In the real world, there is debt involved, and interest on that debt. In fact, everything I can see says that this debt is necessary to the process–perhaps not for those drilling the wells, but for consumers and for businesses selling products to consumers.

        Real world profits are determined by a number of different considerations including (1) the amount of goods and services that can be produced by oil, compared to the inputs required to produce those goods and services [Bardi’s profit?], (2) the share of what remains that must be used to service debt, and (3) the selling price of oil, which is indirectly determined by what consumers can afford, based on the incomes they earn. These incomes are influenced by the true benefit oil is adding to the economy. So the financial real profit is related to what Bardi is talking about, but it probably falls off considerably faster.

        • Don Stewart says:

          Gail
          I am not sure I follow Ugo’s logic. But I think it is related to falling EROEI or declining marginal returns. That is, the same amount of profit invested begins to return less future oil and therefore less profit, which starts a spiral downward. We can see this currently as companies cut capital expenditures in an effort to arrest the decline in profitability.

          As for the debt question. I think that Charles Hugh Smith has it right: Risk can be transferred from one person to another, but it cannot be erased. Consider the fact that most new businesses fail. If you are about to start a business, you can:
          a. Pay for it with your own funds
          b. Borrow some money, in the form of bonds or notes
          c. Take in some partners (e.g., sell stock)
          d. Some mixture of a, b, and c

          If you go to school and study finance, it used to be largely about (d)….now I think it is mostly about financial fraud and speculation. At any rate, if you build with bricks and mortar, you have to pay for the materials and you have to pay the workmen. That money has to be current money, and the materials and work will be current work.

          In the absence of banks, if you follow (b) or (c) or (d), then you are pledging future profits to repay the initial investors plus some return. With fractional reserve banking and the Federal Reserve, the banks loaning the money just loan the money into existence. They don’t have to give you money out of accumulated savings. The only deterrent to the banks is the risk that your business will fail and they will never get the money back.

          As I understand monetary policy history in the US, the frontier interests (such as Andrew Jackson) saw an enormous continent just waiting for exploitation, and didn’t want to have to convince Eastern or European investors to loan them money. They favored a variety of moves which would make the creation of new money easier. To the extent that the frontier actually did pay off, the easy money gamble was a good bet. However, there were decade long depressions during this period and vast numbers of banks failed, along with most of the railroads which were started with borrowed money.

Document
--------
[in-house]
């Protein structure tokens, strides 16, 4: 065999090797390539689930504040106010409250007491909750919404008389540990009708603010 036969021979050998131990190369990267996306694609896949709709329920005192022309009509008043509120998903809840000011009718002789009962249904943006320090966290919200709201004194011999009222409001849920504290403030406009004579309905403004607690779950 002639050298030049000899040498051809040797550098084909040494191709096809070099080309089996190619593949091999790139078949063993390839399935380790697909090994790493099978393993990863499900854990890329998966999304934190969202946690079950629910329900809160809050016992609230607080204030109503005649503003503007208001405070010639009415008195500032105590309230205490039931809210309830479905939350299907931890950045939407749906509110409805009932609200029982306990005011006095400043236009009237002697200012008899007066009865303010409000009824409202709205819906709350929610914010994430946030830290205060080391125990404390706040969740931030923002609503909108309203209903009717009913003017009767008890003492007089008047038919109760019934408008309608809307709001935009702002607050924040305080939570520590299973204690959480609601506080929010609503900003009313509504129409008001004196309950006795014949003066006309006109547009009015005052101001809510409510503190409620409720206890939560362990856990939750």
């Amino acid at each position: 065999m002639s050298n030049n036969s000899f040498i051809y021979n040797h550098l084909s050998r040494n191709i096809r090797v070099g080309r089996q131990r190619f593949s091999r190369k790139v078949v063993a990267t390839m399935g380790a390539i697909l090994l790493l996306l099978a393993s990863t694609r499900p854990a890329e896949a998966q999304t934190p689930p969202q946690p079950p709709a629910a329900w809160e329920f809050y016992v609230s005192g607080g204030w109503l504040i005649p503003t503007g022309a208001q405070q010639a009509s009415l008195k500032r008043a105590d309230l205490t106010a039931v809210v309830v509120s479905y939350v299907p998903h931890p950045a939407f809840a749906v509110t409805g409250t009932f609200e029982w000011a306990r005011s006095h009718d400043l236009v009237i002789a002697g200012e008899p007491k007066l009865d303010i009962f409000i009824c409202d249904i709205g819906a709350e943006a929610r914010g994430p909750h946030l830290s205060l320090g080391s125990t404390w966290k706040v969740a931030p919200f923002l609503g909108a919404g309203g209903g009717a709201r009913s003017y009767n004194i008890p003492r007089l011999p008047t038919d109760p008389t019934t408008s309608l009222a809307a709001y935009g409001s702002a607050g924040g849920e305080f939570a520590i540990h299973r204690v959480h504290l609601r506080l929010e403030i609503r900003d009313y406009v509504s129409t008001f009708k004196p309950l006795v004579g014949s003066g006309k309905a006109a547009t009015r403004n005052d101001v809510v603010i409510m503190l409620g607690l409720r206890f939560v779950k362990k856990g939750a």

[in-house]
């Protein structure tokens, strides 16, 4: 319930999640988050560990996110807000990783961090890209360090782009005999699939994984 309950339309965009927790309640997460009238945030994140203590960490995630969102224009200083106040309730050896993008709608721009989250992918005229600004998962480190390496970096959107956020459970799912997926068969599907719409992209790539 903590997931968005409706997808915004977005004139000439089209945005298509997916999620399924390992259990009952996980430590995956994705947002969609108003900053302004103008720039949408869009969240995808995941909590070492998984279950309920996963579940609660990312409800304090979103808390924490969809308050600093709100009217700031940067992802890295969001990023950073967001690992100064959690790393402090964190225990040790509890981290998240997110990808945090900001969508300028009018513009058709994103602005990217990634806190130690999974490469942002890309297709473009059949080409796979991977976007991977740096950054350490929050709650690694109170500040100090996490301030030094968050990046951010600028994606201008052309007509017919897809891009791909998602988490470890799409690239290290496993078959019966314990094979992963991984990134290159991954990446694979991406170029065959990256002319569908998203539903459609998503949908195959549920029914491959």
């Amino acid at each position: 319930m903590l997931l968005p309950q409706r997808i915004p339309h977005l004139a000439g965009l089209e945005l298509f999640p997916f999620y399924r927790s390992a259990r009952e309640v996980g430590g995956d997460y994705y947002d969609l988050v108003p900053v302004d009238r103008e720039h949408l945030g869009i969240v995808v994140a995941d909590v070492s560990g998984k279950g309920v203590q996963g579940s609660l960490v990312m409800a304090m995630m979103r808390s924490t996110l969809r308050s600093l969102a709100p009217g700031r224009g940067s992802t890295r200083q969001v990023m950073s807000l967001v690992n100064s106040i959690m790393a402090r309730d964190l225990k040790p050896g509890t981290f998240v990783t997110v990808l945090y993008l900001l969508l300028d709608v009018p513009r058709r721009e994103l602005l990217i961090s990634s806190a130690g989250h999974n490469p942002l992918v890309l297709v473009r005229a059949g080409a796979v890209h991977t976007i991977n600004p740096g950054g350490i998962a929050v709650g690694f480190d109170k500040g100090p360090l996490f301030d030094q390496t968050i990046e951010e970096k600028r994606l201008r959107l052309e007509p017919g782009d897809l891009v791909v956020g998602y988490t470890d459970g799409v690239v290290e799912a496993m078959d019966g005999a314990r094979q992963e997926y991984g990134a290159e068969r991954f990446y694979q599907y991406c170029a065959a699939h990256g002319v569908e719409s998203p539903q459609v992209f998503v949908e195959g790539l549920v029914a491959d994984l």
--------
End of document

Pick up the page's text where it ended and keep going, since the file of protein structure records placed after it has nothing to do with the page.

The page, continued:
Academic studies say that the 3rd Industrial Revolution (20th century) paid off the gambles which were made. The 4th Industrial Revolution (21st Century) hasn’t really paid off for society…although it has generated some billionaires. The 4th Industrial Revolution has involved relatively modest amounts of debt. I don’t think Facebook or Ali Baba had much debt when they went public.

          One could visualize a 5th Industrial Revolution which converted society to Renewable Energies such as solar and wind and nuclear. I think you would be the first to say that these will never pay off. Suppose that the Federal Reserve simply prints an awful lot of money and puts it into circulation to fund the 5th Revolution. But the 5th Revolution sputters out and produces little to nothing. Then we have the classic case of too much money chasing too few goods (assuming that companies figure out fairly quickly that things aren’t working).

          I outlined a little model for thinking previously. I posed the question of what would happen if a couple of super-giant oil fields were discovered a couple of thousand feet beneath the Sahara. I think it is safe to say that those fields could be exploited with money from accumulated savings. However, the Finance people in the exploiting companies would actually use strategy (d), and maybe even some of the fraud and speculation. But I think it is a mistake to say that exploiting those two super-giants is impossible without debt. It may very well be true that the hypothetical 5th Revolution can’t happen without debt, because many people think the same way you do. Therefore, the search for deep pockets and going into debts which can be defaulted, all the while paying handsome executive salaries.

          Don Stewart

          • Don,

            Thanks for your thoughts.

            The problem that arises with diminishing returns is that you start out with extracting resources where you need practically no accumulated savings or debt. This is the oil that is barely below the surface, practically in your back yard. Or the cheap Saudi oil that you mention.